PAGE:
$"EVENT {msg.Selector} [{msg.Channel}]: #{id} {title}".Print(); 
        }
        else
        {
            //todos.delete id
            $"EVENT {msg.Selector} [{msg.Channel}]: {obj}".Print();
        }
    }
    else
    {
        // general server events, e.g cmd.onConnect, cmd.onJoin, cmd.onLeave
        $"EVENT {msg.Selector} [{msg.Channel}]: #{msg.UserId} {msg.DisplayName}".Print();
    }
}

If connected whilst running the TodoWorld CRUD Example this stream will output something similar to:

EVENT cmd.onConnect []: #-1 user1
EVENT cmd.onJoin [todos]: #-1 user1
EVENT todos.create [todos]: #1 ServiceStack
EVENT todos.update [todos]: #1 gRPC
EVENT todos.delete [todos]: 1

protoc Dart Streams

Other protoc languages will require using their own language constructs for consuming gRPC Streams, here’s the example for Dart that also has a pleasant API for consuming Server Streams:

var stream = client.serverStreamServerEvents(StreamServerEvents()..channels.add('todos'));
await for (var r in stream) {
    var obj = jsonDecode(r.json);
    if (r.selector.startsWith('todos')) {
        if (obj is Map) {
            print('EVENT ${r.selector} [${r.channel}]: #${obj['id']} ${obj['title']}');
        } else {
            print('EVENT ${r.selector} [${r.channel}]: ${obj}');
        }
    } else {
        print('EVENT ${r.selector} ${r.channels}: #${obj['userId']} ${obj['displayName']}');
    }
}

Implementing Server Stream Services

As they’re not your typical unary-style Request/Response service, Server Streams are handled and implemented a little differently where in addition to inheriting ServiceStack’s base Service class you’ll need to implement the IStreamService<TRequest,TResponse> interface and implement its Stream() method for your Server Stream implementation.

Here’s the implementation of ServiceStack’s built-in StreamFiles Service which accepts multiple virtual paths of files and returns the File contents and metadata in the same order:

public class StreamFileService : Service, IStreamService<StreamFiles,FileContent>
{
    public async IAsyncEnumerable<FileContent> Stream(StreamFiles request, CancellationToken cancel = default)
    {
        var i = 0;
        var paths = request.Paths ?? TypeConstants.EmptyStringList;
        while (!cancel.IsCancellationRequested)
        {
            var file = VirtualFileSources.GetFile(paths[i]);
            var bytes = file?.GetBytesContentsAsBytes();
            var to = file != null
                ? new FileContent {
                    Name = file.Name,
                    Type = MimeTypes.GetMimeType(file.Extension),
                    Body = bytes,
                    Length = bytes.Length,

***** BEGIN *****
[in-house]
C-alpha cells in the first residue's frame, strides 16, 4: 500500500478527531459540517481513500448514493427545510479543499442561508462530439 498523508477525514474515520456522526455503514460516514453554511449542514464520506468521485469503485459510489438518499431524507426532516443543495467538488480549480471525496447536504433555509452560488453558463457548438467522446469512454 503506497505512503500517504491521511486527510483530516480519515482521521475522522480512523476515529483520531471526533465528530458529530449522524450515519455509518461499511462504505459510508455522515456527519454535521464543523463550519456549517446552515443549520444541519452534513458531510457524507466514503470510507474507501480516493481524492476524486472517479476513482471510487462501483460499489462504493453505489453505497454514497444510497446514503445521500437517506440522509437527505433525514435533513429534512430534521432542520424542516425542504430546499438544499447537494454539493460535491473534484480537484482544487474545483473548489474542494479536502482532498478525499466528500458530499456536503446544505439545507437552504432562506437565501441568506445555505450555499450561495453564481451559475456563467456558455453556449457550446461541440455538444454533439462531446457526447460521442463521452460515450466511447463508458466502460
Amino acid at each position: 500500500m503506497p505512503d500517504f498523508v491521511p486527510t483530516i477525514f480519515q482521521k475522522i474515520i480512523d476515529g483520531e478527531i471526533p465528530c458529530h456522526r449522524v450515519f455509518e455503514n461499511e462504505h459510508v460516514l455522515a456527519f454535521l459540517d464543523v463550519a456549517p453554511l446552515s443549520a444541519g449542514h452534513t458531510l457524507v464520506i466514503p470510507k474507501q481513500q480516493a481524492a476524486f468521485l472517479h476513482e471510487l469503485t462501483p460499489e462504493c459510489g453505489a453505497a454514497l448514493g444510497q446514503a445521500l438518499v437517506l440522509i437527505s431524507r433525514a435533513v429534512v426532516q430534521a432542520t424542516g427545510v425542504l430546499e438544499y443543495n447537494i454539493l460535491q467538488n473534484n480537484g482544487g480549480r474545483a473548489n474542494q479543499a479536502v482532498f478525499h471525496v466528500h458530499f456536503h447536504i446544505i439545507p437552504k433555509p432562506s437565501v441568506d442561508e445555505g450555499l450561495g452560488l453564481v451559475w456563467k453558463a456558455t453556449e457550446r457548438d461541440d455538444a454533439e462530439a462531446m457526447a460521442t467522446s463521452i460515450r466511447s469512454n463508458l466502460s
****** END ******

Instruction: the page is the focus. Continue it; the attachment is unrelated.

}
                : new FileContent {
                    Name = paths[i],
                    ResponseStatus = new ResponseStatus {
                        ErrorCode = nameof(HttpStatusCode.NotFound),
                        Message = "File does not exist",
                    }
                };
            
            yield return to;

            if (++i >= paths.Count)
                yield break;
        }
    }
}

Although StreamFiles is already pre-registered, to register your own gRPC Stream Service add them to the RegisterServices collection:

Plugins.Add(new GrpcFeature(App) {
    RegisterServices = {
        typeof(StreamFileService)
    }
});

Or remove the pre-registered StreamFileService and SubscribeServerEventsService services to disable them

Clients can use StreamFiles to efficiently download multiple files over a single gRPC HTTP/2 Server Stream connection in their preferred order:

var request = new StreamFiles {
    Paths = new List<string> {
        "/js/ss-utils.js",
        "/js/hot-loader.js",
        "/js/not-exists.js",
        "/js/hot-fileloader.js",
    }
};

var files = new List<FileContent>();
await foreach (var file in client.StreamAsync(request))
{
    files.Add(file);
}

With each FileContent result containing either the file contents and metadata or an error response for missing files, e.g:

// files[0].Name = 'ss-utils.js'
// files[1].Name = 'hot-loader.js'
// files[2].ResponseStatus.ErrorCode = NotFound
// files[3].Name = 'hot-fileloader.js'

protoc Dart Example

Example of server streaming of files from a protoc generated Dart client:

var stream = client.serverStreamFiles(StreamFiles()..paths.addAll([
  '/js/ss-utils.js',
  '/js/hot-loader.js',
  '/js/hot-fileloader.js',
]));

await for (var file in stream) {
  var text = utf8.decode(file.body);
  print('FILE ${file.name} (${file.length}): ${text.substring(0, text.length < 50 ? text.length : 50)} ...');
}

SSL Certificate Configuration

Please see the gRPC SSL docs for information on how to secure your gRPC connections including scripts for creating custom self-signed certificates and hosting public gRPC Services behind nginx reverse proxies.

gRPC Clients

Visit todoworld.servicestack.net to explore how easy it is to consume ServiceStack gRPC Services in different languages.

For most .NET Clients we recommend using our generic GrpcServiceClient with deeper ServiceStack integration that can be used with the richer Add ServiceStack Reference POCO DTOs that implements the same shared Service Client interfaces adopted by all ServiceStack’s .NET Service Clients:

protoc generated clients

For all non .NET Clients and AOT environments like Xamarin.iOS we recommend using Google’s protoc generated clients:

gRPC Web

As it’s impossible to implement the HTTP/2 gRPC spec in the browser, in order to be able to consume gRPC services from a browser a gRPC Web Proxy is needed.

The current recommendation from the gRPC Web team is to Configure the Envoy Proxy to forward gRPC browser requests to the native gRPC endpoint, however as it adds more moving parts and additional complexity, if you’re not already using envoyproxy we instead recommended using ServiceStack HTTP JSON Services, made possible since ServiceStack’s gRPC Service implementations are also made available over REST-ful HTTP APIs - i.e. the lingua franca of the web.